Molecular dynamics simulation of migration behavior of FCC-BCC atomic terrace-step phase boundary in iron-based alloy

ZZ Wei and X Ma and CB Ke and XP Zhang, ACTA PHYSICA SINICA, 69, 136102 (2020).

DOI: 10.7498/aps.69.20191903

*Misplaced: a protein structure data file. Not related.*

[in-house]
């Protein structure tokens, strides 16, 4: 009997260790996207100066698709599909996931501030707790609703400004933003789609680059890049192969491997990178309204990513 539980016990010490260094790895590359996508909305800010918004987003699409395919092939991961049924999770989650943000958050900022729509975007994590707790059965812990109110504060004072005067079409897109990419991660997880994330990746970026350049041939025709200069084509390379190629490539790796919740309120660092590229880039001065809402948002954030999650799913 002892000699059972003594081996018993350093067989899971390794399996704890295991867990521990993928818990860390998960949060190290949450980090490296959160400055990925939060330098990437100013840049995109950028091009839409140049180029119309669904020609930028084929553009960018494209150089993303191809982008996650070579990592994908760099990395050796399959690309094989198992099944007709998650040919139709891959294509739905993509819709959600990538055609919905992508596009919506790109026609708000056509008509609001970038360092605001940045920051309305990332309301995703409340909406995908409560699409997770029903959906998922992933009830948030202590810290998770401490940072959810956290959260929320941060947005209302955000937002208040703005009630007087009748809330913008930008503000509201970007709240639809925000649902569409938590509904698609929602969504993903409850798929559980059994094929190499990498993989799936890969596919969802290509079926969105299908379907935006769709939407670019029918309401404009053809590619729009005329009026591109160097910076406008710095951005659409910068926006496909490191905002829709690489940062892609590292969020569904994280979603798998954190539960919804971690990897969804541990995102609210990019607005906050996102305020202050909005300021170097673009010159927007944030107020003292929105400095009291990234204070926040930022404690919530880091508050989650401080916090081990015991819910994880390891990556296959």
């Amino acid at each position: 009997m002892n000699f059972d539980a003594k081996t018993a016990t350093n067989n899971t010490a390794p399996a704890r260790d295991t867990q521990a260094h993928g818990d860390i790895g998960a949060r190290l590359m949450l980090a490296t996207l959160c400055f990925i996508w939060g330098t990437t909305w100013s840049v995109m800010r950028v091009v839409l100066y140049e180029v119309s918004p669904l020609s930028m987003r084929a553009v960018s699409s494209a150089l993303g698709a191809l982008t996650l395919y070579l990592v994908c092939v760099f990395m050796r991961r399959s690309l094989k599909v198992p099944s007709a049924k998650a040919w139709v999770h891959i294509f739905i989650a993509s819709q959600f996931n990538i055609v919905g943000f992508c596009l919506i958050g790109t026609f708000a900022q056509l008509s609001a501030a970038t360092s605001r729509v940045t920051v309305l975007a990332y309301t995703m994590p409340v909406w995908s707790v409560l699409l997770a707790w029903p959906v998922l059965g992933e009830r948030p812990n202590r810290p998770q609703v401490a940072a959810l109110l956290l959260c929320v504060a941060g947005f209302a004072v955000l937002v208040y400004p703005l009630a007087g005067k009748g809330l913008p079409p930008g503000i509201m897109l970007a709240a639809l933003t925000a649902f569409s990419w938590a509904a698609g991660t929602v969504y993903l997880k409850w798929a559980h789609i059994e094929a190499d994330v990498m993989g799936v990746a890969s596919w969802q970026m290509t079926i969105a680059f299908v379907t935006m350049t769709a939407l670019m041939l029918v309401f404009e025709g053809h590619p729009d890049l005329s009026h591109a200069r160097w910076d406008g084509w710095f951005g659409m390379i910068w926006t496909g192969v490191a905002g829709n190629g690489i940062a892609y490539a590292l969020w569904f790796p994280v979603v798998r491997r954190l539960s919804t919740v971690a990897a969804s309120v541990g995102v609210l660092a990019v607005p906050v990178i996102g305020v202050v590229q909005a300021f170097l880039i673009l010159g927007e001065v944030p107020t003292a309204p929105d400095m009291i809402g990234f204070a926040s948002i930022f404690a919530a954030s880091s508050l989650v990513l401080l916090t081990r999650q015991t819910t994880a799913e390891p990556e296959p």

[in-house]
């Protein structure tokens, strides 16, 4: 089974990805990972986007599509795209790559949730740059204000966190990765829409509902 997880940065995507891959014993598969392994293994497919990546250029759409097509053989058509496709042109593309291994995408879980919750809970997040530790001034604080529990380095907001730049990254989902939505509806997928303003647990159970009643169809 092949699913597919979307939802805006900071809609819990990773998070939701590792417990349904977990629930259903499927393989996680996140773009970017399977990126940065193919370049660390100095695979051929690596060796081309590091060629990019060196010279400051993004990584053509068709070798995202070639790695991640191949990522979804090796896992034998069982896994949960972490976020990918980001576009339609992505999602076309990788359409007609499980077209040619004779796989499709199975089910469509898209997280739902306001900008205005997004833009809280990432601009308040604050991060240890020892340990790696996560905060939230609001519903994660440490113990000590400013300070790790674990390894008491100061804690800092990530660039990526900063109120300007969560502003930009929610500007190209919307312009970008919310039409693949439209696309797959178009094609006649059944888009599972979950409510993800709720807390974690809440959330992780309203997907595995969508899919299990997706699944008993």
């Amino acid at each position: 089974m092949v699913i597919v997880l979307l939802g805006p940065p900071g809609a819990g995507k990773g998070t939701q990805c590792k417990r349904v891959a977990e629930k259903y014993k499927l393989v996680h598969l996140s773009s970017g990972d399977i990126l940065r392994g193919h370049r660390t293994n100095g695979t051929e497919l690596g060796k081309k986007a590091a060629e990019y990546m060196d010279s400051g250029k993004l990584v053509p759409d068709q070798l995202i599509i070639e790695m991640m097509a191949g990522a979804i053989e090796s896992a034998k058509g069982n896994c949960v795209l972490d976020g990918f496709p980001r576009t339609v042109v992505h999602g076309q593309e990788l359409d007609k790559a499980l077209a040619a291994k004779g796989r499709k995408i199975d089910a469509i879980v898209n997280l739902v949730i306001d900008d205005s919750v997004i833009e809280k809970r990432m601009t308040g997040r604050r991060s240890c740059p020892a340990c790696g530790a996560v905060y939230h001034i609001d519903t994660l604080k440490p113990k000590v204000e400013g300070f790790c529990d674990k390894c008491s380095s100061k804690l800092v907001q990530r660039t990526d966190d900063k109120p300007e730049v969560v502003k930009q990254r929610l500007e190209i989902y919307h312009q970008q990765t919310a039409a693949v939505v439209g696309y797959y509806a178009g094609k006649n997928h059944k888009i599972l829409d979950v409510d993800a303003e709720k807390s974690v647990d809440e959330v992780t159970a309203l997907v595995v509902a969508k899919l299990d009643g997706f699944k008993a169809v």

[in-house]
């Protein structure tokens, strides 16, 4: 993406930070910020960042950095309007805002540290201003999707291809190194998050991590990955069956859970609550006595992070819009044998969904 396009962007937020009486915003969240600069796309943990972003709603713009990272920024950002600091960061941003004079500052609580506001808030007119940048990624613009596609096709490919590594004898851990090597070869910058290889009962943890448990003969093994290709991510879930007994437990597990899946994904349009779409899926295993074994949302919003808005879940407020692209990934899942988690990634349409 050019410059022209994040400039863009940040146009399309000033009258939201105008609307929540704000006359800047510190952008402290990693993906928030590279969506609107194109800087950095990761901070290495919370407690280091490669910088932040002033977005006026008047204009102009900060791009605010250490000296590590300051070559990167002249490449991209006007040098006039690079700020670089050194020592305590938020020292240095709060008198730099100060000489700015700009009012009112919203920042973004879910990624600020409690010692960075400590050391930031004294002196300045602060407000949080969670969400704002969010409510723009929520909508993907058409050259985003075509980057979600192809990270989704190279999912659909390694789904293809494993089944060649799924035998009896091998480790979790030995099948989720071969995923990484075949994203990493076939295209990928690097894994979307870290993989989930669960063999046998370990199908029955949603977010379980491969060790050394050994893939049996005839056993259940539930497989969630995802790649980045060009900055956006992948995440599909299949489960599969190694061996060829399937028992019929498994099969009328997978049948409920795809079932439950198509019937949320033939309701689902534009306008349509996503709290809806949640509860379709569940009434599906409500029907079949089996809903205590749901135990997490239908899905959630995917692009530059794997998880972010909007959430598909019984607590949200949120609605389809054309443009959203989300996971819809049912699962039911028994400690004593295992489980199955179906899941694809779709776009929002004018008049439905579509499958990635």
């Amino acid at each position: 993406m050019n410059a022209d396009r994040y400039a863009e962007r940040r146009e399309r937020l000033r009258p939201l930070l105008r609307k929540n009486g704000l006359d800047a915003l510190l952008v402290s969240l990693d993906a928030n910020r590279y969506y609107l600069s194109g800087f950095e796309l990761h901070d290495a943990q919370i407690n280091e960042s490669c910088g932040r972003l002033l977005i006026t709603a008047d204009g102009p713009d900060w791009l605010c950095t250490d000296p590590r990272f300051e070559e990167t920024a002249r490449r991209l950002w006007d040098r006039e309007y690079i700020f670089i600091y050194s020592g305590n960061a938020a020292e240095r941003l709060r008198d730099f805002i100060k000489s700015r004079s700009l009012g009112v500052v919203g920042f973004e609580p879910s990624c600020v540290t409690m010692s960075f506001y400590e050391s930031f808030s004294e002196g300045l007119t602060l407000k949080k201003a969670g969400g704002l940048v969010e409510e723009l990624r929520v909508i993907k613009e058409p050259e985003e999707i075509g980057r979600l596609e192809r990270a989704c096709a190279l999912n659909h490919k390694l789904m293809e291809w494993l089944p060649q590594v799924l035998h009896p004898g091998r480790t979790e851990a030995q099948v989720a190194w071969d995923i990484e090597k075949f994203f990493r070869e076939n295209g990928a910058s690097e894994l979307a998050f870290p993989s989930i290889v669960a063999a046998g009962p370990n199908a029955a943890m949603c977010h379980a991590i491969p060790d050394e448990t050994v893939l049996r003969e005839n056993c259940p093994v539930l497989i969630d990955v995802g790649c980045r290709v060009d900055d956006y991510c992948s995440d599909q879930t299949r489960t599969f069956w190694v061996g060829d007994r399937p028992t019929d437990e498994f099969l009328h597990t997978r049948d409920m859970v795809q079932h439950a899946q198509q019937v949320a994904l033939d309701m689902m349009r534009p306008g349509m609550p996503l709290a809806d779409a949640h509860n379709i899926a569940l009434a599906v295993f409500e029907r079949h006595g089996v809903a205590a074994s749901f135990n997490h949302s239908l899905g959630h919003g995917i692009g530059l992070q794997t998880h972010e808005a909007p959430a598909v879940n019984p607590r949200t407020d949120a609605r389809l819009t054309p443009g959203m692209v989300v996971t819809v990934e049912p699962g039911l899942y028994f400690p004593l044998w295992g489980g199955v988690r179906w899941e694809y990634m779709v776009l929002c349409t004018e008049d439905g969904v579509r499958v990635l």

The martensitic transformation between the high-temperature face- centered cubic (FCC) phase and the low-temperature body-centered cubic (BCC) phase in iron-based alloys has been studied for years, which plays a critical role in controlling microstructures and hence properties of the alloys. Generally, the BCC structure martensitic phase forms from the FCC parent phase, involving a collective motions of atoms over a distance less than the interatomic distance in the vicinity of the interphase boundary. Thus the structure of interphase boundary separating the FCC and BCC phases is the key characteristics to quantitatively understanding the mechanism and kinetics of martensitic transformation. Due to the difficulty in observing the atomic motions taking place at a velocity as high as the speed of sound, the experimental investigation on the migration of FCC/BCC interphase boundary during the transformation is as yet limited. Noteworthily, molecular dynamics (MD) simulation has been applied to studying the martensitic transformation, in particular for investigating the mobility of the FCC/BCC interphase boundary in iron. However, in most of the MD studies the atomistically planar interfaces of 111(FCC) // 110(BCC) are considered as the initial configuration of the interphase boundary between FCC and BCC phases, which is in contradiction to the high- resolution TEM observations. In fact, the FCC/BCC interphase boundary, which is known as the macroscopic habit plane, is a semi-coherent interface consisting of several steps and terrace planes on an atomic scale. In the present work, the atomic configuration of a terrace-step FCC/BCC interphase boundary of iron is built in terms of the topological model. The MD simulation is conducted to clarify the mechanism of interphase boundary migration in the FCC-to-BCC transformation. The results show that the FCC/BCC boundary migrates along its normal at the expense of FCC phase as a result of the lateral motions of the transformation dislocations. Meanwhile, the interphase boundary maintains the stable terrace-step structure during the transformation. Further examinations reveal that the transformation dislocations move steadily at a velocity as high as (2.8 +/- 0.2) x 10(3) m/s, affecting the migration of the interphase boundary with a constant velocity of about (4.4 +/- 0.3) x 10(2) m/s. The effective migration velocity of FCC/BCC interface exhibits dynamic properties consistent with the characteristic features commonly observed in a displacive martensitic transformation. Additionally, the motion of transformation dislocations gives rise to the macroscopic shape strain composed of a shear component Gamma(yz) = 0.349 parallel to the boundary and a dilatation Gamma(zz) = 0.053 normal to the boundary in the MD simulation, which is close to the crystallographic calculations by the topological model.

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